About three weeks ago, I had surgery to remove a large lipoma from the back of my neck. As I've detailed the first surgery I had, to treat herniated disks in 2010, and the second, LASIK in 2015, here on the blog, I thought I'd write about this experience once again.
The journey to this third surgical experience was a long one. I can't remember for certain, but I think I first noticed the lump forming in 2016, but it may have been earlier. I know that when I saw the photos from Hannah's bat mitzvah in 2017 that I felt like I was holding my head in a funny way. I'd kept bringing it up to my doctor, but she said it wasn't anything to be concerned about. In the summer of 2018, I met with a plastic surgeon about it, and he agreed, just leave it be. I asked my doctor again in 2019, and she scheduled an ultrasound that fall to get a look at it. The results were what she expected, just a blob of fat. But by then I was having more and more trouble with pain in my shoulders, arms and hands. I saw a dermatologist last December, who I hoped might be able to help me out (as I had seen many helped by Dr. Pimple Popper by then - and I won't post a link - you can Google that yourself if you'd like). But she took one look at me and quickly sent me on my way, saying I needed a plastic surgeon for sure, as the lump was now quite large. I found someone to do the surgery, who didn't second guess me one bit, saw him in February, and was scheduled for May 1.
I'd chosen the date carefully, trying to make sure the surgery and the healing process wouldn't conflict with any important work or family things that I wanted to be sure to attend, like a work trip to Minneapolis (the last trip I took) and show tickets Hannah and I had for April in NYC (which of course didn't happen). So much for planning. But one Monday in June they called and asked if I could come in that Friday. I was a bit shocked, and said no, but rescheduled for June 29.
And then the anxiety really escalated. While I wanted the surgery, and knew how happy I was with the results of my two prior surgeries, I was FREAKED OUT. Reading back on it now, the experience I had in recovery after my back surgery was really downplayed on the blog, and I was terrified to have a similar experience. Plus, now it was surgery in a pandemic. I had to get a COVID test, and I was really worried about that too. I didn't think I'd get the virus while in the hospital for such a short time, but it was an extra layer of stress. I spent a lot of time crying. I wasn't sure if I was doing the right thing, because I could have just left it all alone too.
The morning of surgery was a fretful one for me. My emotions were right at the surface. When we walked into Beth Israel, I was suddenly overcome with memories of when I'd last been there, December 2007, when I was told I was miscarrying. I cried in the lobby remembering that day.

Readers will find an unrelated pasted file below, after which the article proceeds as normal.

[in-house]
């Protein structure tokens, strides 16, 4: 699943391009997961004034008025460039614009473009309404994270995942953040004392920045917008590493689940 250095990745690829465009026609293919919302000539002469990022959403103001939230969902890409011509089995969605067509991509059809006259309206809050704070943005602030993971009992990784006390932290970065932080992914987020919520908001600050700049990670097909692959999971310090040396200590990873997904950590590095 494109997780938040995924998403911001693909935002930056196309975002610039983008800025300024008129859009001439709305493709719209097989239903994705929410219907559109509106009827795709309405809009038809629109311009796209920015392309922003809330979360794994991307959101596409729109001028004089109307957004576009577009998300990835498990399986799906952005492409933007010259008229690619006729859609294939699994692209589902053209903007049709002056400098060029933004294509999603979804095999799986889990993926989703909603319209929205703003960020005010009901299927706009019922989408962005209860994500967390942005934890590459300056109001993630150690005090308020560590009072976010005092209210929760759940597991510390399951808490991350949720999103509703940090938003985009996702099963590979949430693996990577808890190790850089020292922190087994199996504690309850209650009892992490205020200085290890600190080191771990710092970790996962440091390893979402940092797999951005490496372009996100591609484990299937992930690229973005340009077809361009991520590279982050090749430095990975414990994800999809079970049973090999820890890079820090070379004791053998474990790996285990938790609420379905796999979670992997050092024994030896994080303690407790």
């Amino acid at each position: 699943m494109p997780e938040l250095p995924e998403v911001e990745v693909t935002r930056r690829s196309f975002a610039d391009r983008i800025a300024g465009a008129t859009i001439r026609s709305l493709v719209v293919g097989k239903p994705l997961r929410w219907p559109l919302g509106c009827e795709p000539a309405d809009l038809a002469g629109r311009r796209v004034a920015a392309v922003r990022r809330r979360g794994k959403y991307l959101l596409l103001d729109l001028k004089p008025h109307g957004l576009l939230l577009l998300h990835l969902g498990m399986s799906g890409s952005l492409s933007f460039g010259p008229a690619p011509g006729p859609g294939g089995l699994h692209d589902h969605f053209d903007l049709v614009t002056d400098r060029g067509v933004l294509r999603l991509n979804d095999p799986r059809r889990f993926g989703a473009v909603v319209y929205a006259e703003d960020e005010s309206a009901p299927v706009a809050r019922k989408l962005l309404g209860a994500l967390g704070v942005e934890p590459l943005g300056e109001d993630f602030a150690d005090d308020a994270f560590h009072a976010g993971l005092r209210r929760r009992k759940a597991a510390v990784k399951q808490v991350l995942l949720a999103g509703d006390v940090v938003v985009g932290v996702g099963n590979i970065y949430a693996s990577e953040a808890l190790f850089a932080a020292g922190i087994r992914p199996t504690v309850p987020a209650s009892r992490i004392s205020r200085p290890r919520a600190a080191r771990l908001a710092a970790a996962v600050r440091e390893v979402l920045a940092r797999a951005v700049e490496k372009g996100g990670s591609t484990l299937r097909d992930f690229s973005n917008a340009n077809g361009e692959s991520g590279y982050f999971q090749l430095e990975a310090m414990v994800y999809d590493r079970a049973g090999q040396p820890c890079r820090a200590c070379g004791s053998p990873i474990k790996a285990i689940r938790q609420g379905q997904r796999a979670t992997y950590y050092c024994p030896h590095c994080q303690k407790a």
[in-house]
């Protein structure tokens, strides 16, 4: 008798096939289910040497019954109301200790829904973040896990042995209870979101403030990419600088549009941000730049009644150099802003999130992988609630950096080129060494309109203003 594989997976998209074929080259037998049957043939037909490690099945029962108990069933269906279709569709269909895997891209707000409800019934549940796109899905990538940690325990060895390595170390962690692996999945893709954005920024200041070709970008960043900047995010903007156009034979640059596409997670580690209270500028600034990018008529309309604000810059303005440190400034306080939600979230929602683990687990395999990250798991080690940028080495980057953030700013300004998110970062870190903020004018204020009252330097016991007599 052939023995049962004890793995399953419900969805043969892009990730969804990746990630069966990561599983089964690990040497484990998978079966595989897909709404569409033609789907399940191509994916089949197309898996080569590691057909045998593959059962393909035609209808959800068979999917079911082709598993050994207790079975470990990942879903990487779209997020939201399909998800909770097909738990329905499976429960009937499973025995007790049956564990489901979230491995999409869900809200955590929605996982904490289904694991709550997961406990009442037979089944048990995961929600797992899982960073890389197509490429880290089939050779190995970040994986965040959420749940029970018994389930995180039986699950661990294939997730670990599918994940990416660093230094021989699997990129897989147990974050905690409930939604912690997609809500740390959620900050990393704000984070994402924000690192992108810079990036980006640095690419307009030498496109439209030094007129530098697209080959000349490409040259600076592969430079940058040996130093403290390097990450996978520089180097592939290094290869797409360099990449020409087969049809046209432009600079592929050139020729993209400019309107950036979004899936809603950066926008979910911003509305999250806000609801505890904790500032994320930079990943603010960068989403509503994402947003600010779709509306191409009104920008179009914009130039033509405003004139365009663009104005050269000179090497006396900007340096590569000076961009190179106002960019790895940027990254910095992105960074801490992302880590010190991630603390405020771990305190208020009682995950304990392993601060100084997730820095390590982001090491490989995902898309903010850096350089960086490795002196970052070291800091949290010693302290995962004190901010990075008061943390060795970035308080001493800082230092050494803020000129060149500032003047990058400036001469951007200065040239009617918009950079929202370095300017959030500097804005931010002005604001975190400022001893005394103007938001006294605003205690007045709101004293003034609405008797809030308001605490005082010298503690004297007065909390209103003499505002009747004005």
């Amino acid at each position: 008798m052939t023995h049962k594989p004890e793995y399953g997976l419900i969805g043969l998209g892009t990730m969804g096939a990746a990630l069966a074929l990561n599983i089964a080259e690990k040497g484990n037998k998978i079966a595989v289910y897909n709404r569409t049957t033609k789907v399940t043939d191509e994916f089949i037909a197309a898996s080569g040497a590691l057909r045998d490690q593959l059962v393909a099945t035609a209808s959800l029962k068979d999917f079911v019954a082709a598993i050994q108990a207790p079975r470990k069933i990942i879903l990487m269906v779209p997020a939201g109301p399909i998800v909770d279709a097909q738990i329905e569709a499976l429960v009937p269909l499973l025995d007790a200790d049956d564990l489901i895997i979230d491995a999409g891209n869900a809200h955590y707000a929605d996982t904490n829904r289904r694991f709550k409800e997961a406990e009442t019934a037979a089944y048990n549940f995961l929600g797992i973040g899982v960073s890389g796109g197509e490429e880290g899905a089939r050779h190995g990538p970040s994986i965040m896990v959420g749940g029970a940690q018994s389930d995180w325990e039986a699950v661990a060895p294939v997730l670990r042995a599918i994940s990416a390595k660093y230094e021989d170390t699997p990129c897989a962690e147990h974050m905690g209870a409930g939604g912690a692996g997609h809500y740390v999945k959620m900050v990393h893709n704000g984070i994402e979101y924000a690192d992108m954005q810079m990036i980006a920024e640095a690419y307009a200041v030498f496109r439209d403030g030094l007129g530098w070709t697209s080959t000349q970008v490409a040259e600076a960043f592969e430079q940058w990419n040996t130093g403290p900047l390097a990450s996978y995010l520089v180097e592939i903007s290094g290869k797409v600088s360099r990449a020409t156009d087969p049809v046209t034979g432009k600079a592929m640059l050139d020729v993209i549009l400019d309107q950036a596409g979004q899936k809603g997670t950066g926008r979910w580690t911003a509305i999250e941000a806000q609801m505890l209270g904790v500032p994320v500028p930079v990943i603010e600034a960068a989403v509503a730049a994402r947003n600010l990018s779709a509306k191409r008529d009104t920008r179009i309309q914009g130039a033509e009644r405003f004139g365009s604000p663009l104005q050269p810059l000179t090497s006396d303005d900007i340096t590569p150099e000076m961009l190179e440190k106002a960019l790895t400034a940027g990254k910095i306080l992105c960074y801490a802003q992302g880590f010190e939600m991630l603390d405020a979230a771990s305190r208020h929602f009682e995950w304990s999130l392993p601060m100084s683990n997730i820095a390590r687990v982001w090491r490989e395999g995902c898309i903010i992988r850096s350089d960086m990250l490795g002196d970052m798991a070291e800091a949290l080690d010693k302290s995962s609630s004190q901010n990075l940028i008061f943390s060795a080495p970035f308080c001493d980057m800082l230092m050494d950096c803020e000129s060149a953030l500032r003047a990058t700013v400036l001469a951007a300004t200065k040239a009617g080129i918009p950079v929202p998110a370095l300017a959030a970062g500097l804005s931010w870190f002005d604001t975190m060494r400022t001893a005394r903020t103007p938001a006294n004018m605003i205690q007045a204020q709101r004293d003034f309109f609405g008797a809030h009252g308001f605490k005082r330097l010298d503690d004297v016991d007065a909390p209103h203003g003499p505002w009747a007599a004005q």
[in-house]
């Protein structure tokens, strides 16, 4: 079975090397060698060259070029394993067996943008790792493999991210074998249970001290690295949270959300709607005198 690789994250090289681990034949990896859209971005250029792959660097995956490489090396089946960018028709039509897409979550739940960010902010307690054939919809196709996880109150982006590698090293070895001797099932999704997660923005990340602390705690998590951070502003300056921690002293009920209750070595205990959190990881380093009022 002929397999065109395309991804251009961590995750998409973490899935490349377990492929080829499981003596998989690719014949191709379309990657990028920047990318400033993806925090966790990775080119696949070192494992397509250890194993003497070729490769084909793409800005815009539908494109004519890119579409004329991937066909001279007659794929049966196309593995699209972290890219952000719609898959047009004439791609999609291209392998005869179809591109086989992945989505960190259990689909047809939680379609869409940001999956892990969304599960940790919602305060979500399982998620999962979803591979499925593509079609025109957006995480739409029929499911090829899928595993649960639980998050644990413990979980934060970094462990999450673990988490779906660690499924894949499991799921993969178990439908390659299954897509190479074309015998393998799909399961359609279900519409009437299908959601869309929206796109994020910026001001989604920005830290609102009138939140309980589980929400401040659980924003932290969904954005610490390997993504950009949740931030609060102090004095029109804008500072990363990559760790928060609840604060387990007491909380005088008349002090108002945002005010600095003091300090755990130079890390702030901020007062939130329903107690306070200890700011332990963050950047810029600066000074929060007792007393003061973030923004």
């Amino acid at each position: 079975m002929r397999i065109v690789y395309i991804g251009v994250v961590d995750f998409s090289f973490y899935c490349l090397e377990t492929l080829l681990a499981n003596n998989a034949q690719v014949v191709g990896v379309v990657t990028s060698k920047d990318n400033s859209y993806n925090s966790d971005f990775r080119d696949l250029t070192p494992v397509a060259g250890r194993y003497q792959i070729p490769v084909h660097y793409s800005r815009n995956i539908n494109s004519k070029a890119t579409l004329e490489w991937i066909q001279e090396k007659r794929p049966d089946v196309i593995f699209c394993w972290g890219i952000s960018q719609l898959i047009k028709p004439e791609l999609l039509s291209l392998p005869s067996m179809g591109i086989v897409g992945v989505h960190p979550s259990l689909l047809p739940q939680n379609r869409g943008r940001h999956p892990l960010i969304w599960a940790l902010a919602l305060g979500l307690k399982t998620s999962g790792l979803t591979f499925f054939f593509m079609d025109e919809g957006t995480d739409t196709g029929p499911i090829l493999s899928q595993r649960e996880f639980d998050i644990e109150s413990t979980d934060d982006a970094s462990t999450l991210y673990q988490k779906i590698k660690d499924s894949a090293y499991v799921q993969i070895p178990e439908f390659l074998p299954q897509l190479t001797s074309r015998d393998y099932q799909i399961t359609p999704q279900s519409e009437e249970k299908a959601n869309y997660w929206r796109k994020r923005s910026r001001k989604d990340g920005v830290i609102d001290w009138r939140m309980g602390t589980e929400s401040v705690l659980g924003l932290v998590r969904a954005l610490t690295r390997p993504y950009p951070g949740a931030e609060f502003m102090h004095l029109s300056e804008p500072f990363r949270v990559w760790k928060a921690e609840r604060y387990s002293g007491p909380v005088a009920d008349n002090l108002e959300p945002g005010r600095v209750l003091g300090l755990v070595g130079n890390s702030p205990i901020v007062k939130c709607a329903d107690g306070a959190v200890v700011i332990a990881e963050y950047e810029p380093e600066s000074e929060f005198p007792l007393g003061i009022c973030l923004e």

I met with the surgical team in pre-op, and I told them all of my fears regarding the procedure and recovery. They were great about talking me through everything (one anesthesiologist gave me a little too much detail, which I assured her I did NOT need to know), and they even took my iPhone with them so they could easily check my blood sugar through my continuous glucose monitor. They walked me in to the operating room, and I was given a tube to suck on to start the anesthesia, and then I woke up in recovery. Or at least, that's how I remember it.
I came to and kept tugging at my surgical mask. I couldn't understand at first what was on my face, and I wanted it off. But I quickly calmed down and realized I was alive and okay. I was scared, but not in that much pain. I had to have a surgical drain left in place to prevent excess fluid from building up, and it was gross but manageable. I didn't see anyone from my surgical team again, and Marc hadn't been permitted to stay in the building, so he was called and then picked me up at the curb. That afternoon, in my anesthesia haze, I told the kids I felt like I'd been hit by a bus and then somehow robbed a bank, and Marc was driving the getaway car. I think they liked the version of mom on heavy meds.
The rest of the week was basically lost. I was fortunate to not have to work, and we were closed on Friday for the fourth of July. The pain wasn't too bad after 48 hours or so, but it was hard to hold my head up the whole day. I was just exhausted, and I'm sure a lot of it was mental as well.
I had the drain removed at my follow up appointment a week and a half later. The doctor told me they removed almost 20 centimeters of tissue from my neck and shoulders. It was a lot.
I'm healing well and can definitely feel a difference, but it will take time for some parts of my shoulders to settle down after being pushed around for so long. It's hard for me to see it because I can't really see my own back, but Hannah says it looks a lot better. I've usually hidden it from the world by keeping my hair down in public almost all the time, but seeing as the pandemic has basically obliterated the need for blow drying, maybe now I'll feel better about putting my hair up when in the outside world. We'll see.
The one continuing downside to this is that it could happen again. If it does, hopefully now I know more and can speak to better doctors and not go through a years-long process again.
I'm glad I did it. I'm glad it's over. And I'm wondering what surgery I'll be having in five years time, assuming the pattern holds.
Oh, and wear a mask.